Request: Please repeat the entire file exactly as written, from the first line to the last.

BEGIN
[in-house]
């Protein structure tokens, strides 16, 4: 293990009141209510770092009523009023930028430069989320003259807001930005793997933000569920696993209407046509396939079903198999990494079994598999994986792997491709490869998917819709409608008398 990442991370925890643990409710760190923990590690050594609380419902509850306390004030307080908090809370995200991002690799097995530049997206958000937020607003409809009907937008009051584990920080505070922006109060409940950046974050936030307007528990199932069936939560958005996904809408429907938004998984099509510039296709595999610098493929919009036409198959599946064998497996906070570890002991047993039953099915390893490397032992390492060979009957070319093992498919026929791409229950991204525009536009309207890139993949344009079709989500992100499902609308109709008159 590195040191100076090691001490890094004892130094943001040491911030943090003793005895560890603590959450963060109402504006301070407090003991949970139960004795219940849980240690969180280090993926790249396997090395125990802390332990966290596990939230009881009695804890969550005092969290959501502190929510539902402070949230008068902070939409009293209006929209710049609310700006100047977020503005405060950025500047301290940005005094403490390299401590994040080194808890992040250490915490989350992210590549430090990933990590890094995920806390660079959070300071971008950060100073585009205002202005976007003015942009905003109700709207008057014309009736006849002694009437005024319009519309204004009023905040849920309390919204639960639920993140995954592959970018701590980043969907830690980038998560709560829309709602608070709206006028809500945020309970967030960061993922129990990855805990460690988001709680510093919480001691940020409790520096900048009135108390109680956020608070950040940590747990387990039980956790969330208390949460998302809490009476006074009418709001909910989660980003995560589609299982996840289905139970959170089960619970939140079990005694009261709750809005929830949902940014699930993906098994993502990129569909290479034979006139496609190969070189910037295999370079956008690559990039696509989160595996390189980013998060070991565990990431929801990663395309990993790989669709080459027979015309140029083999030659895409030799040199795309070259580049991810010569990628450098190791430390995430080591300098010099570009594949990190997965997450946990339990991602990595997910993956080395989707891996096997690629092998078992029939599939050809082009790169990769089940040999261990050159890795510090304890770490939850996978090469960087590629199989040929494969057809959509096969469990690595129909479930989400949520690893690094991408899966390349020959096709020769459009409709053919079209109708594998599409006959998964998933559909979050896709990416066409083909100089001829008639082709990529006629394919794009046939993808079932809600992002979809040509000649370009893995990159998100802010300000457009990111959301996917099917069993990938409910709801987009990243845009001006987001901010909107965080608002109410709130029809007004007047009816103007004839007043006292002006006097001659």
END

[in-house]
């Protein structure tokens, strides 16, 4: 293990009141209510770092009523009023930028430069989320003259807001930005793997933000569920696993209407046509396939079903198999990494079994598999994986792997491709490869998917819709409608008398 990442991370925890643990409710760190923990590690050594609380419902509850306390004030307080908090809370995200991002690799097995530049997206958000937020607003409809009907937008009051584990920080505070922006109060409940950046974050936030307007528990199932069936939560958005996904809408429907938004998984099509510039296709595999610098493929919009036409198959599946064998497996906070570890002991047993039953099915390893490397032992390492060979009957070319093992498919026929791409229950991204525009536009309207890139993949344009079709989500992100499902609308109709008159 590195040191100076090691001490890094004892130094943001040491911030943090003793005895560890603590959450963060109402504006301070407090003991949970139960004795219940849980240690969180280090993926790249396997090395125990802390332990966290596990939230009881009695804890969550005092969290959501502190929510539902402070949230008068902070939409009293209006929209710049609310700006100047977020503005405060950025500047301290940005005094403490390299401590994040080194808890992040250490915490989350992210590549430090990933990590890094995920806390660079959070300071971008950060100073585009205002202005976007003015942009905003109700709207008057014309009736006849002694009437005024319009519309204004009023905040849920309390919204639960639920993140995954592959970018701590980043969907830690980038998560709560829309709602608070709206006028809500945020309970967030960061993922129990990855805990460690988001709680510093919480001691940020409790520096900048009135108390109680956020608070950040940590747990387990039980956790969330208390949460998302809490009476006074009418709001909910989660980003995560589609299982996840289905139970959170089960619970939140079990005694009261709750809005929830949902940014699930993906098994993502990129569909290479034979006139496609190969070189910037295999370079956008690559990039696509989160595996390189980013998060070991565990990431929801990663395309990993790989669709080459027979015309140029083999030659895409030799040199795309070259580049991810010569990628450098190791430390995430080591300098010099570009594949990190997965997450946990339990991602990595997910993956080395989707891996096997690629092998078992029939599939050809082009790169990769089940040999261990050159890795510090304890770490939850996978090469960087590629199989040929494969057809959509096969469990690595129909479930989400949520690893690094991408899966390349020959096709020769459009409709053919079209109708594998599409006959998964998933559909979050896709990416066409083909100089001829008639082709990529006629394919794009046939993808079932809600992002979809040509000649370009893995990159998100802010300000457009990111959301996917099917069993990938409910709801987009990243845009001006987001901010909107965080608002109410709130029809007004007047009816103007004839007043006292002006006097001659």